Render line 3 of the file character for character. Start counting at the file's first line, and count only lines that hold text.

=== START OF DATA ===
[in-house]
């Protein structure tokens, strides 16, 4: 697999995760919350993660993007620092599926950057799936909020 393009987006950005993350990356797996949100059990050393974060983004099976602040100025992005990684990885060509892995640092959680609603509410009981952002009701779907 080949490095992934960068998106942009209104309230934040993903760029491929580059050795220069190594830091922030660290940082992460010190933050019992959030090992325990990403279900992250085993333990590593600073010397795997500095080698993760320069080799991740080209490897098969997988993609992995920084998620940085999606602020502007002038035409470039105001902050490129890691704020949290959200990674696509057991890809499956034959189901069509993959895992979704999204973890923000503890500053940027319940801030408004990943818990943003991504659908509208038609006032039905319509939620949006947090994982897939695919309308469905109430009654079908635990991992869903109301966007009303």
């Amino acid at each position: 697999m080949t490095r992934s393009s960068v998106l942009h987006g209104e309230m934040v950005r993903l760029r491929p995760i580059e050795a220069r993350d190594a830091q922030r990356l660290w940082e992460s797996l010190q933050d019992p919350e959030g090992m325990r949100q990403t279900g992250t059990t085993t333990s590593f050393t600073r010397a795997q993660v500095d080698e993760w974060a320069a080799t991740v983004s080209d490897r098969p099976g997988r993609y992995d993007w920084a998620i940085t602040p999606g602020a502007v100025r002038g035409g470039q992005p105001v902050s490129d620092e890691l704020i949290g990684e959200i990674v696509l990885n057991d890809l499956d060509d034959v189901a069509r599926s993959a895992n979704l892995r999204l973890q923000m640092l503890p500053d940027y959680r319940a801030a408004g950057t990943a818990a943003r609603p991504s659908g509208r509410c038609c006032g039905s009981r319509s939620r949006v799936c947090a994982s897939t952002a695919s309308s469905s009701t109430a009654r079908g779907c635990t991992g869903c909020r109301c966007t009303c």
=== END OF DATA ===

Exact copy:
């Amino acid at each position: 697999m080949t490095r992934s393009s960068v998106l942009h987006g209104e309230m934040v950005r993903l760029r491929p995760i580059e050795a220069r993350d190594a830091q922030r990356l660290w940082e992460s797996l010190q933050d019992p919350e959030g090992m325990r949100q990403t279900g992250t059990t085993t333990s590593f050393t600073r010397a795997q993660v500095d080698e993760w974060a320069a080799t991740v983004s080209d490897r098969p099976g997988r993609y992995d993007w920084a998620i940085t602040p999606g602020a502007v100025r002038g035409g470039q992005p105001v902050s490129d620092e890691l704020i949290g990684e959200i990674v696509l990885n057991d890809l499956d060509d034959v189901a069509r599926s993959a895992n979704l892995r999204l973890q923000m640092l503890p500053d940027y959680r319940a801030a408004g950057t990943a818990a943003r609603p991504s659908g509208r509410c038609c006032g039905s009981r319509s939620r949006v799936c947090a994982s897939t952002a695919s309308s469905s009701t109430a009654r079908g779907c635990t991992g869903c909020r109301c966007t009303c």